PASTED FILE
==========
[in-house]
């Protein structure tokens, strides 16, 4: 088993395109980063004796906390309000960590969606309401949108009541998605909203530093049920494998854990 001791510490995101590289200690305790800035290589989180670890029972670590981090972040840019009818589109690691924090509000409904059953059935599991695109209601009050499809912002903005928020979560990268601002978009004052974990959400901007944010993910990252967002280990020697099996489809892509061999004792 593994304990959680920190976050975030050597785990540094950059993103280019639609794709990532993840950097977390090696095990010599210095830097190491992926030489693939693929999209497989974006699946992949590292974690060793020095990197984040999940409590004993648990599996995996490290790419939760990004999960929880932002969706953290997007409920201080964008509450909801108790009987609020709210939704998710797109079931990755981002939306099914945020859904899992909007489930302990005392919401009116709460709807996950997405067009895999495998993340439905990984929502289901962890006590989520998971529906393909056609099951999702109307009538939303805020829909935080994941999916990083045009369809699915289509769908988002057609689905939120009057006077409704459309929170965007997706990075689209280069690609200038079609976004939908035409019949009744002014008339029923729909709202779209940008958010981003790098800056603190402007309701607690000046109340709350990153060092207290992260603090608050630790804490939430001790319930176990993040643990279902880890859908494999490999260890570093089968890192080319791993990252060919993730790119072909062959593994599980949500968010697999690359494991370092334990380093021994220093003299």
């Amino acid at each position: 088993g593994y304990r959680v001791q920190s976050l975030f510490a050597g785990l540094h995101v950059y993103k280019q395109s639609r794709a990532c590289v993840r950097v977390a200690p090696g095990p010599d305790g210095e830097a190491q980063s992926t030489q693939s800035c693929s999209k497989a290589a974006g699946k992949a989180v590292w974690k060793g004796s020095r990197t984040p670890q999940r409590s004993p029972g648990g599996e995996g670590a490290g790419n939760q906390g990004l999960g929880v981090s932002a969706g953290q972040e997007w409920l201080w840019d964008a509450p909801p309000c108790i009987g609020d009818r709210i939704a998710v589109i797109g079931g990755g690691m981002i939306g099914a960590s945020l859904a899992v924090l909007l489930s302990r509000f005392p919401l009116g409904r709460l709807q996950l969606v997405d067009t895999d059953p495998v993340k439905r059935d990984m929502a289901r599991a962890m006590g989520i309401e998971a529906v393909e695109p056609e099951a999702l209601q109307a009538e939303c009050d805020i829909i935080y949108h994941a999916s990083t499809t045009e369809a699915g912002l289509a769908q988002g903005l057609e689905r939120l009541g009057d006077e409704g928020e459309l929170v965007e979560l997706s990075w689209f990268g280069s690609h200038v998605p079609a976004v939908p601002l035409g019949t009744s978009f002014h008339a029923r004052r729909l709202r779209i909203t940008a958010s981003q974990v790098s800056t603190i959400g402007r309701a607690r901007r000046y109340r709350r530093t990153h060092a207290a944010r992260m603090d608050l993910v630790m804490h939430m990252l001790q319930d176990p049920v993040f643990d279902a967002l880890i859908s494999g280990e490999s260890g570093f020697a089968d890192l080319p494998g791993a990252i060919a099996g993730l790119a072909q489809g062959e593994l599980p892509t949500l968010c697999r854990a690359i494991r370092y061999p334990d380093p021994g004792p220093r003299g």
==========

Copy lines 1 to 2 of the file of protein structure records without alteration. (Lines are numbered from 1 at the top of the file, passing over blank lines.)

[in-house]
């Protein structure tokens, strides 16, 4: 088993395109980063004796906390309000960590969606309401949108009541998605909203530093049920494998854990 001791510490995101590289200690305790800035290589989180670890029972670590981090972040840019009818589109690691924090509000409904059953059935599991695109209601009050499809912002903005928020979560990268601002978009004052974990959400901007944010993910990252967002280990020697099996489809892509061999004792 593994304990959680920190976050975030050597785990540094950059993103280019639609794709990532993840950097977390090696095990010599210095830097190491992926030489693939693929999209497989974006699946992949590292974690060793020095990197984040999940409590004993648990599996995996490290790419939760990004999960929880932002969706953290997007409920201080964008509450909801108790009987609020709210939704998710797109079931990755981002939306099914945020859904899992909007489930302990005392919401009116709460709807996950997405067009895999495998993340439905990984929502289901962890006590989520998971529906393909056609099951999702109307009538939303805020829909935080994941999916990083045009369809699915289509769908988002057609689905939120009057006077409704459309929170965007997706990075689209280069690609200038079609976004939908035409019949009744002014008339029923729909709202779209940008958010981003790098800056603190402007309701607690000046109340709350990153060092207290992260603090608050630790804490939430001790319930176990993040643990279902880890859908494999490999260890570093089968890192080319791993990252060919993730790119072909062959593994599980949500968010697999690359494991370092334990380093021994220093003299």